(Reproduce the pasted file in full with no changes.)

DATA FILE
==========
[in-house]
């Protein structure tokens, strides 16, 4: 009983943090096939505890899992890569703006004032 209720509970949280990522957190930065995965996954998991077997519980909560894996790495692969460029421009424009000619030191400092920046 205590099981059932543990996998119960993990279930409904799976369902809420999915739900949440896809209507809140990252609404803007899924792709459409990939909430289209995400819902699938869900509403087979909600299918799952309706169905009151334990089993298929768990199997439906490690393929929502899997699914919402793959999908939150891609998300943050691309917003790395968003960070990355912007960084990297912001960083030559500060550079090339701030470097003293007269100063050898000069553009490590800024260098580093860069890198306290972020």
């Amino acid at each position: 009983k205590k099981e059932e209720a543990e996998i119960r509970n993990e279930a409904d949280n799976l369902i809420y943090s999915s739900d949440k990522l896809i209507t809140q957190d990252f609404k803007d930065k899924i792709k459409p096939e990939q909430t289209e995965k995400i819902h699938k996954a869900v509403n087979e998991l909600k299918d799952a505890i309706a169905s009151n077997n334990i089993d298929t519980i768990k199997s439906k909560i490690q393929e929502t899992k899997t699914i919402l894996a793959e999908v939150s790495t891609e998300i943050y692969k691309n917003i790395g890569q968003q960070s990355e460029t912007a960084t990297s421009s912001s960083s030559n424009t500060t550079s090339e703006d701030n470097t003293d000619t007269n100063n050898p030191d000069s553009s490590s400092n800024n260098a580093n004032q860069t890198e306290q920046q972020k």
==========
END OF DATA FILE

[in-house]
């Protein structure tokens, strides 16, 4: 009983943090096939505890899992890569703006004032 209720509970949280990522957190930065995965996954998991077997519980909560894996790495692969460029421009424009000619030191400092920046 205590099981059932543990996998119960993990279930409904799976369902809420999915739900949440896809209507809140990252609404803007899924792709459409990939909430289209995400819902699938869900509403087979909600299918799952309706169905009151334990089993298929768990199997439906490690393929929502899997699914919402793959999908939150891609998300943050691309917003790395968003960070990355912007960084990297912001960083030559500060550079090339701030470097003293007269100063050898000069553009490590800024260098580093860069890198306290972020």
């Amino acid at each position: 009983k205590k099981e059932e209720a543990e996998i119960r509970n993990e279930a409904d949280n799976l369902i809420y943090s999915s739900d949440k990522l896809i209507t809140q957190d990252f609404k803007d930065k899924i792709k459409p096939e990939q909430t289209e995965k995400i819902h699938k996954a869900v509403n087979e998991l909600k299918d799952a505890i309706a169905s009151n077997n334990i089993d298929t519980i768990k199997s439906k909560i490690q393929e929502t899992k899997t699914i919402l894996a793959e999908v939150s790495t891609e998300i943050y692969k691309n917003i790395g890569q968003q960070s990355e460029t912007a960084t990297s421009s912001s960083s030559n424009t500060t550079s090339e703006d701030n470097t003293d000619t007269n100063n050898p030191d000069s553009s490590s400092n800024n260098a580093n004032q860069t890198e306290q920046q972020k």